The total eclipse was amazing.
I learned more than a year ago that there’d be a total solar eclipse from coast to coast in August 2017, and I saw that my inlaws’ house was just within the path of totality, so I’d thought for a while about going down to visit them. In the last few weeks I started to think about it more seriously, and I decided that if the weather forecasts a few days beforehand for the big day looked good, I’d do it. Last week it seemed like there might be thunderstorms on Monday, but as it got closer to the day, the forecast turned clear. Finally, on Thursday morning, I bought a plane ticket to Chattanooga. I flew down on Sunday afternoon. Matt couldn’t make it because it’s a busy time of year at work for him, and at any rate, he didn’t think it was a big deal!
My inlaws live just north of Chattanooga. Last week they scoped out Dayton, TN, which is about 20 miles north of their house and would get 2 minutes and 21 seconds of totality. So yesterday morning, we drove up there, beating the traffic, and set up a standing tent in a ballfield around 10 a.m., along with chairs, a table, and a cooler full of food. I was with my inlaws, my brother-in-law, and some close friends of my inlaws who I’ve gotten to know over the years. Only one other car was there when we arrived, but as the morning went on, more people showed up. It was never crowded – we were on the edge of a big field with plenty of empty space.
The weather was perfect: a totally clear sky, with just a few clouds only at the horizon. A puffy white cloud did pass overhead at one point as the partial eclipse progressed, but it went by pretty quickly and never covered the sun.
We walked around a bit and got to chat with some of our fellow viewers. There were some locals and some people from farther away. One woman had driven up by herself from Mississippi, and she called herself a “weather nerd.” She had chemo last year and had decided that if she survived to this year, she’d come up and see the total eclipse. There was a couple who came with a tripod and camera and recorded the whole eclipse from start to finish.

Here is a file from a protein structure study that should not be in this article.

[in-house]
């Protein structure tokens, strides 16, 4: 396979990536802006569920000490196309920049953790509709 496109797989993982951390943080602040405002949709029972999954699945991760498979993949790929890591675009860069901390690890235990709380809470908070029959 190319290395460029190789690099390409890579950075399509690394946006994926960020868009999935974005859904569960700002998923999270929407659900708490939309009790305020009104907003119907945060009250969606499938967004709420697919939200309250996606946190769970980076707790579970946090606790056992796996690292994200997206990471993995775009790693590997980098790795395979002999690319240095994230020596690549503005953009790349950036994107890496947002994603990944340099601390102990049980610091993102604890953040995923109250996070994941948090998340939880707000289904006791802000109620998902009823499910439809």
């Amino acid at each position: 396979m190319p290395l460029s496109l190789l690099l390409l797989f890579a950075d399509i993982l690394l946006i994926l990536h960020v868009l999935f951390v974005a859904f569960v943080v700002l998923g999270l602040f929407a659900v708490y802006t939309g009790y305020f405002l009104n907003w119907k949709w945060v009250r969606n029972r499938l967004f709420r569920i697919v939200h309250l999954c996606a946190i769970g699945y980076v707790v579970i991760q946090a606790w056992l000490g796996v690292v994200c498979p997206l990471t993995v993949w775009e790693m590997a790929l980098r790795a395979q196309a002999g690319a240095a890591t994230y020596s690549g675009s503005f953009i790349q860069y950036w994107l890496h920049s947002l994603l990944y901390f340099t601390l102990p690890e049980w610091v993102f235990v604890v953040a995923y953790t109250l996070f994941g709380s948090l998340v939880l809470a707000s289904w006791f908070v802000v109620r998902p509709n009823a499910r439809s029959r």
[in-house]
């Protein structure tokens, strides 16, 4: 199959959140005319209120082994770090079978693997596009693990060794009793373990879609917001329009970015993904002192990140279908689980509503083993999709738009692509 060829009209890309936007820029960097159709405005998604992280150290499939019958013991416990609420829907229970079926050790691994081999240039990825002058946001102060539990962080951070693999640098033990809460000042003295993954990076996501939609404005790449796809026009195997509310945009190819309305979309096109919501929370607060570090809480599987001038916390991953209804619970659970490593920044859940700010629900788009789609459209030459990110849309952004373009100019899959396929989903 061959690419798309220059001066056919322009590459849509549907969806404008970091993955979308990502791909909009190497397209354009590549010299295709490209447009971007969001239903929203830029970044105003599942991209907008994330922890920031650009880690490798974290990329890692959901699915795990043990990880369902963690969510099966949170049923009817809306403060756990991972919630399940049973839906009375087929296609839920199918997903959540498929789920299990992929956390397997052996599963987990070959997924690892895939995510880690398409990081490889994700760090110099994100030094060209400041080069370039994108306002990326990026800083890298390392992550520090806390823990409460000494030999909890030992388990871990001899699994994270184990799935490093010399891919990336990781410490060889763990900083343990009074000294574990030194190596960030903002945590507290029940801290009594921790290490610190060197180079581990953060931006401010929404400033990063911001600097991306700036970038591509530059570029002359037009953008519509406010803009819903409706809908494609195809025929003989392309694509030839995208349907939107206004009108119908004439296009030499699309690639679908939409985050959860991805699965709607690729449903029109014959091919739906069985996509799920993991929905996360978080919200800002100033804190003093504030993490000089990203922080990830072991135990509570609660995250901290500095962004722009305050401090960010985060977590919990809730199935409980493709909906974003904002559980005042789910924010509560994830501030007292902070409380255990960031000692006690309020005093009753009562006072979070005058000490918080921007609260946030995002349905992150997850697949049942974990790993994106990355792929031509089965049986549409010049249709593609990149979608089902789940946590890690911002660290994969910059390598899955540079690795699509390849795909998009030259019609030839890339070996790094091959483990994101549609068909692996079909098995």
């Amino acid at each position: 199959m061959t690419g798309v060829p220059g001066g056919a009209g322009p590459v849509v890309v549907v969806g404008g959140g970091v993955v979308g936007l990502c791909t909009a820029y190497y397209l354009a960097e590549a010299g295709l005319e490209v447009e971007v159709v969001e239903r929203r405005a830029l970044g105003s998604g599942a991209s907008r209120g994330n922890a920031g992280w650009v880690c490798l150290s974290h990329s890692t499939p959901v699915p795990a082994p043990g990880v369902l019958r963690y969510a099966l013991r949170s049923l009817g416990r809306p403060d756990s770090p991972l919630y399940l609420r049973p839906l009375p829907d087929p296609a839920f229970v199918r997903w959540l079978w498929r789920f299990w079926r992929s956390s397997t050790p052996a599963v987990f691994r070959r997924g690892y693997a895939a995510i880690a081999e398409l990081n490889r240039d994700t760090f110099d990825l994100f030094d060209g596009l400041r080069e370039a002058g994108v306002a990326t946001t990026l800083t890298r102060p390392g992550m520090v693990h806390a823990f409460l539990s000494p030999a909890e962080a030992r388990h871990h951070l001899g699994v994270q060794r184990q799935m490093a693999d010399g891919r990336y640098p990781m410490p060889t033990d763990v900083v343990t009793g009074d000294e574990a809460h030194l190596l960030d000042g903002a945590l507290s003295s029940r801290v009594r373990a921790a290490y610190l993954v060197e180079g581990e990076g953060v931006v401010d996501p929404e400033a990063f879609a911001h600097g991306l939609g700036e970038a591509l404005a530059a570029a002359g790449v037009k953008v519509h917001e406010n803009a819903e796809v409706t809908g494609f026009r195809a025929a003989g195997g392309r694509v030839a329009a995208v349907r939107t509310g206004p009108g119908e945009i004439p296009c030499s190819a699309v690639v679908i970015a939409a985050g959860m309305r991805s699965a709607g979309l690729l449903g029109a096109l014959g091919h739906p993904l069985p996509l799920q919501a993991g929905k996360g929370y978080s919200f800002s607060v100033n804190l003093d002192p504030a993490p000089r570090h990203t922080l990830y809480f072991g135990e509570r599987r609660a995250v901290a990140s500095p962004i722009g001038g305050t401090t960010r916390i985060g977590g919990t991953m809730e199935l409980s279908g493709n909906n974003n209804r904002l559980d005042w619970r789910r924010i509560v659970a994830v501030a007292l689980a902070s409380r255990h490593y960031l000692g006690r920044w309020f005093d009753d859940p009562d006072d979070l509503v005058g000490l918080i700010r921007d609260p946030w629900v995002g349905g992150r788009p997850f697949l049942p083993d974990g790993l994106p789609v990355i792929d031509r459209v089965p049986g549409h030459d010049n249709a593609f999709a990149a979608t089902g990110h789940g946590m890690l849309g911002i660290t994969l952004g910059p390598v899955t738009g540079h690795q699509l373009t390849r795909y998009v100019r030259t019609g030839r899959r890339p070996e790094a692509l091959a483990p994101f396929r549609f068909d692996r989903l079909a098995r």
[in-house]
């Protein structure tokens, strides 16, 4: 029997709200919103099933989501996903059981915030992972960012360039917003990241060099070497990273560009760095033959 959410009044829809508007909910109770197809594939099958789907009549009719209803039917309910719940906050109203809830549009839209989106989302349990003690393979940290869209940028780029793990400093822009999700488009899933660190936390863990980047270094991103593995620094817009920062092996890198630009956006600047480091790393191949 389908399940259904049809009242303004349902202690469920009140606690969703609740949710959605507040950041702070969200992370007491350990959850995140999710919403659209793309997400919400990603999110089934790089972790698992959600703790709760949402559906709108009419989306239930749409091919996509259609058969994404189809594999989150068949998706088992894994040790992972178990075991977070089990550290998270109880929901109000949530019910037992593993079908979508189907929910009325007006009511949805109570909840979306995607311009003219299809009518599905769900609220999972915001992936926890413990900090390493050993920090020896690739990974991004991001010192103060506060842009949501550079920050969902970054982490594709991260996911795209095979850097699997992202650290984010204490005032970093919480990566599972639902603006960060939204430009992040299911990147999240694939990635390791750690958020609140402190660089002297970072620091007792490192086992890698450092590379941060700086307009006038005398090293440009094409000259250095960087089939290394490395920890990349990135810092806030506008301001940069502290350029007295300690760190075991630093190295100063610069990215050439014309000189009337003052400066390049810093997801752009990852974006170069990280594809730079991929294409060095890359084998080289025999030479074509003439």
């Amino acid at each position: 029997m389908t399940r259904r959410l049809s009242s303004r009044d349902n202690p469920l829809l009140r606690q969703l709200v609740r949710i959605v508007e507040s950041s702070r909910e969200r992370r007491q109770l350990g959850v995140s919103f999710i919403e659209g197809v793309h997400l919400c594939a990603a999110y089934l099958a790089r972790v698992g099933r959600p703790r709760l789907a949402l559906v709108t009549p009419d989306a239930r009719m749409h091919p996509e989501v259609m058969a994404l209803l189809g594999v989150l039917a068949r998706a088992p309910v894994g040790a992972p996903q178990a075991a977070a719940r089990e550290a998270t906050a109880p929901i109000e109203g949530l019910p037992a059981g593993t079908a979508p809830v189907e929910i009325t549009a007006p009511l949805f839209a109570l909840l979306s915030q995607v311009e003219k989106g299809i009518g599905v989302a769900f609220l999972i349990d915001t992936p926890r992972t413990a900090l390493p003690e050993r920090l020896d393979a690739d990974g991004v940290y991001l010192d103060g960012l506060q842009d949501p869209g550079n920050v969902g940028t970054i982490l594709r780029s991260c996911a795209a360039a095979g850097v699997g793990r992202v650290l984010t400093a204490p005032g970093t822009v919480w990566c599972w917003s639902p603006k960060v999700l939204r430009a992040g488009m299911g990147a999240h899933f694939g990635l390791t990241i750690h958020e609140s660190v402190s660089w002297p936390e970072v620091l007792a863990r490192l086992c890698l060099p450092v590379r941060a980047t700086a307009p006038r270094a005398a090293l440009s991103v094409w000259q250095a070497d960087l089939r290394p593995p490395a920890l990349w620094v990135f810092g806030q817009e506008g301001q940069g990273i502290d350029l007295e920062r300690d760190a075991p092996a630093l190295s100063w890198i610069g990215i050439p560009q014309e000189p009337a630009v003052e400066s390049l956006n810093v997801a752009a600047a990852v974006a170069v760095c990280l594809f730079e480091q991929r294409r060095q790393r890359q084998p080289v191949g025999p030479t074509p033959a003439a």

The eclipse was an awesome experience, literally.
At around 1 pm, through my eclipse glasses, I could just barely make out a concavity in the sun, so subtle that I thought maybe I was imagining it. But then it became more visible and more defined. For the next hour-plus, the chunk got bigger and bigger.
Totality was scheduled to begin at 2:31. About 15 minutes beforehand, the quality of the light around us started to change. It got dimmer, but in a way I’d never experienced before. I felt like I was on another planet, under an alien sun. As the light continued to grow dim, I began to feel like I was wearing sunglasses, even though I wasn’t.
The sun had been beating down on us all day, but now it wasn’t very hot at all.
The strains of a bagpipe played in the distance. It added to the contemplative atmosphere.
It got to be 2:30. Through my eclipse glasses, the visible sliver of sun in the sky got smaller and smaller, until suddenly it disappeared, and we were in a total eclipse! Everyone cheered. We all took off our eclipse glasses.
I looked up and a black circle had blotted out the sun, just like in all the pictures I’d seen. I could see the corona very clearly. I tried to take a quick photo, but it didn’t come out well at all.
I looked around me. It was twilight, with a 360-degree sunset. A bright star or planet was visible to the right of the sun. The lights in the nearby parking lot came on. A couple of cars on the road drove by using their headlights.
We began to hear crickets. A radio played “Sunglasses At Night” and then “Dancing in the Moonlight.” In the far distance, I saw fireworks.
I lay down on the grass and looked up at the eclipse. Just looked at it.
And then, too soon, the Baily’s Beads and diamond ring began to appear and the sun started to re-emerge. I put my eclipse glasses back on. It was over. The 141 seconds had passed by so fast. It all happened too quickly. There was so much to see and experience and feel and not enough time for it all.
Slowly the sky began to grow lighter, the crickets began to stop, the daytime bugs started up their songs once more, and the air gradually grew warmer. About half an hour later, things felt sadly normal again.
It was an amazing day, and I’m so glad I got to experience it. I’m ready to see another one!